“A Step of Faith” is only available from private sellers on eBay and Amazon, but is worth seeking out.
It is the true story of Ernie and Gail Mills, who founded the Durham Rescue Mission and have run it for almost forty years.
It is a paragon of private investment, with the Mills couple turning down all federal aid due to their desire to freely preach the gospel at the mission.
The book includes numerous interviews with those whose lives have been changed or even saved by the ministry of the mission.
Ernie and Gail believe in treating homeless people and addicted people like family. That love shines through on every page.
“As you do unto the least of these, so you do unto Me . . .”
I Corinthians 6:12, “All things are lawful unto me, but all things are not expedient: all things are lawful for me, but I will not be brought under the power of any.”
I have been reading posts about the legalization of recreational marijuana in Washington State and Colorado. I have been pleased to see that other Christian bloggers tend to come at this from the same direction I do. I am not usually one to check with hundreds of people and try to line my ideas up with theirs, but there seem to be a few central reasons why many Christian bloggers do not believe it would be right to use marijuana, even if it were legal in all 50 states.
The first reason I must give, and emphatically, is that even if my own personal state of Virginia were to legalize recreational marijuana tomorrow, I am still a federal employee, subject to federal drug tests. ‘Nuff said, unless there were also a change in federal law.
But beyond that, I have often said to non-Christian friends, when asked, that the legalization of marijuana would not affect me personally at all, as I would still regard it as an off limits substance. This comes from a strong belief that my Christian convictions, while nested within the laws of my country, can actually exceed those laws by quite a bit.
After all, I believe God’s Word forbids abortion and gay marriage, too, and that nothing man says or does will make them okay with God.
On the subject of drugs, my reason for putting them off limits is the same reason I don’t drink alcohol. I don’t have any experience with illegal drugs in my 54 years of life (praise the Lord!), but I did indulge in alcohol to the extent of drunkenness on several occasions when I first joined the Navy. What I learned from those experiences is that mind-altering substances are not a good thing. The Lord has blessed me far beyond anything I could ever have imagined as a young person and I need a clear mind to fully appreciate Him and all He has done for me. Mind-altering substances tend to erase gratitude at the same time they induce an over-emotionality that can take everything that happens as a personal slight. Ever heard of an alcohol-related crying jag? Yup, that was me one night, right before I decided to never drink to drunkenness again.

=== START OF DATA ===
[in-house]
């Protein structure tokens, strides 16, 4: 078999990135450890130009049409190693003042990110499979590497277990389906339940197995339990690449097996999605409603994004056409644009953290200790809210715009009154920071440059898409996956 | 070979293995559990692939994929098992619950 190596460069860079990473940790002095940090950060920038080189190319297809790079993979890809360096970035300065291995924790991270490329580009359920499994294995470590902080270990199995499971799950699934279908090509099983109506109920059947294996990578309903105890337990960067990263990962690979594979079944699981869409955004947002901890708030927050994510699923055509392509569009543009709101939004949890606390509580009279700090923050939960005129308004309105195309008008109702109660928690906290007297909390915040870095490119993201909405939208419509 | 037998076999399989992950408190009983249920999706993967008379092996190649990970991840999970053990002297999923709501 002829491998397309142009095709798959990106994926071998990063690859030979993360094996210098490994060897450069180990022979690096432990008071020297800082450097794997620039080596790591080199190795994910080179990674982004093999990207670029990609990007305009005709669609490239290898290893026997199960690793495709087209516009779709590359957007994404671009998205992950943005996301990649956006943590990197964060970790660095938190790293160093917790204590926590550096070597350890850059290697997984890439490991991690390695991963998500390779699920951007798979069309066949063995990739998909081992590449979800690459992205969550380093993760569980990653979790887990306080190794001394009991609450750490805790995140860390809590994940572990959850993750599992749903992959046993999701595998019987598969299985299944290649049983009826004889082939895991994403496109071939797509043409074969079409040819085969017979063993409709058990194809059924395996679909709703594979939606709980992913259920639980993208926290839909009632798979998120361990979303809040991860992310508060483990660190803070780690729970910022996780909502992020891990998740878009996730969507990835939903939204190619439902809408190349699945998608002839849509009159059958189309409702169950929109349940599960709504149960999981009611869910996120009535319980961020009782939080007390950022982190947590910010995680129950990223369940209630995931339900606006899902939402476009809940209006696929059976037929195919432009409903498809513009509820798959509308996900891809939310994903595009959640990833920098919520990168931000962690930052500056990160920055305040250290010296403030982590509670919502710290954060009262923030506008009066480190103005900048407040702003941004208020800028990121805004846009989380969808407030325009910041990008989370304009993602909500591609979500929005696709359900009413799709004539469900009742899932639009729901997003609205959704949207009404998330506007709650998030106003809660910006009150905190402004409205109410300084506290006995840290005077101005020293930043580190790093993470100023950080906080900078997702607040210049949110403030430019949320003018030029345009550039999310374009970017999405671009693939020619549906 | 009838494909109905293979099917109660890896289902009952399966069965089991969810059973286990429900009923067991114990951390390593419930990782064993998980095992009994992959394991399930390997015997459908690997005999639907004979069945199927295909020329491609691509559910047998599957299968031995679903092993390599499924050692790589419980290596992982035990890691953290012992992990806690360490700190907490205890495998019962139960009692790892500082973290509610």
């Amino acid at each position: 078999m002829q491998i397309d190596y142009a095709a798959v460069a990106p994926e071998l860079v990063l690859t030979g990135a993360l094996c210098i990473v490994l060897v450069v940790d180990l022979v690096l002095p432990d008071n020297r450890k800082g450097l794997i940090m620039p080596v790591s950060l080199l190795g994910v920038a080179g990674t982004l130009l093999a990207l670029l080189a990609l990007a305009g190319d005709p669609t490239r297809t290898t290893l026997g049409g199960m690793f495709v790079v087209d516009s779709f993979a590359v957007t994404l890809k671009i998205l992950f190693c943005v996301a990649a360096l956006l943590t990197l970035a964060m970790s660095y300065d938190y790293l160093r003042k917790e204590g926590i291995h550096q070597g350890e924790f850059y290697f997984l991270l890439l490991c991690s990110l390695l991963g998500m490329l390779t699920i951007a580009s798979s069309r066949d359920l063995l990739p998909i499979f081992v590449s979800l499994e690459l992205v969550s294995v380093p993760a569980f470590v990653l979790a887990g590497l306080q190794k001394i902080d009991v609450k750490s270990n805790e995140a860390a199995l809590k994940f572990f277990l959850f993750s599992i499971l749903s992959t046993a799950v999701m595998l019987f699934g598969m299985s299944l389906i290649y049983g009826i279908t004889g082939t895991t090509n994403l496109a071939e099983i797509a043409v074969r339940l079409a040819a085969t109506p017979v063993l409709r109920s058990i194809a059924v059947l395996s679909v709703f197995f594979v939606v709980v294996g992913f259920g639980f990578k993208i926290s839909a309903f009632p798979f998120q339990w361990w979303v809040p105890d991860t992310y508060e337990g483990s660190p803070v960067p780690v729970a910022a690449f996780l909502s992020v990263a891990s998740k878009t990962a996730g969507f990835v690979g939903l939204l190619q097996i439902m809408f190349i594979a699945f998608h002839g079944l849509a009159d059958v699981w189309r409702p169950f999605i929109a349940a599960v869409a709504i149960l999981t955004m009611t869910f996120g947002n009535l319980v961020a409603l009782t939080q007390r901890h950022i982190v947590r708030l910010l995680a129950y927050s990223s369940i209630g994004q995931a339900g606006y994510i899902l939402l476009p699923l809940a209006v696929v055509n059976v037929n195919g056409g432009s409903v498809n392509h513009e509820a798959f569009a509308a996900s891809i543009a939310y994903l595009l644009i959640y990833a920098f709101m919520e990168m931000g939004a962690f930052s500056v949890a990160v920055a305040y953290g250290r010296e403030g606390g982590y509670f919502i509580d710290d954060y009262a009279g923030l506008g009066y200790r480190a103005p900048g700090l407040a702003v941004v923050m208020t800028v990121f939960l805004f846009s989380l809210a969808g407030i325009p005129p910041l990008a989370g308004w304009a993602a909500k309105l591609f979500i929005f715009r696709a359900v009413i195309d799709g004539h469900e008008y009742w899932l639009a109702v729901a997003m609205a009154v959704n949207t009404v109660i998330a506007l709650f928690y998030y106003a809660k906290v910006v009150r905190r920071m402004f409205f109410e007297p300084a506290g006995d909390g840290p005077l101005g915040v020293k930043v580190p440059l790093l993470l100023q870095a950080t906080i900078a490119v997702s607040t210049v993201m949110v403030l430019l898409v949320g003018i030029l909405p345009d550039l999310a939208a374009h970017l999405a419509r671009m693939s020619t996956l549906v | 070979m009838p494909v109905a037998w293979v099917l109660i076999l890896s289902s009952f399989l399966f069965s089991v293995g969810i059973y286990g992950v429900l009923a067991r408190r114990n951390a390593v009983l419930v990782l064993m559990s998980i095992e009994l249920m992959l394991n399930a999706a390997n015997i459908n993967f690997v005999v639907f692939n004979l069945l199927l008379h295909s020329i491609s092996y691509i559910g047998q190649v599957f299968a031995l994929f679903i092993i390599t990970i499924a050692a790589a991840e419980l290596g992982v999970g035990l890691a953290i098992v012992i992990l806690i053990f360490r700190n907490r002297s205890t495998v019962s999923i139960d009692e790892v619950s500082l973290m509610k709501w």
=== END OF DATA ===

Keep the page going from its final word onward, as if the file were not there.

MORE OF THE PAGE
Also, the Bible is clear that it is not only sinful to use wine to drunkenness, but that that action also is an alternative to being filled with the Holy Spirit. I certainly don’t wish to disparage the Holy Spirit or His work. In fact, I have told non-Christian friends that my goal is to be high on life rather than high on mind-altering substances. It works pretty well for me, too. I have many faults, but I am kind of a bouncy Tigger of a person, which is totally by God’s grace.
I just maintain that, if alcohol and its altered state of consciousness is sinful (and the Bible is plain that it is), then so would be any other substance which alters our state of consciousness.
Additionally, the waste of time and money involved in drinking or drugging episodes flies in the face of the Bible passages that tell us to use our time and money wisely. Sure, we can just as easily waste time thoughtlessly posting comments on Facebook, but there is something about dressing up to go out for a night of partying that just tends to take a block of several hours from our lives for which we have no recall or memory later. I don’t want that to be part of my life.
So, there it is. Regardless of whether a governor or president tells me that it is okay to use recreational marijuana, I won’t be using it. Life is short. I plan to enjoy it with my full faculties and to spend my time and money, as best I can, on things that will last forever.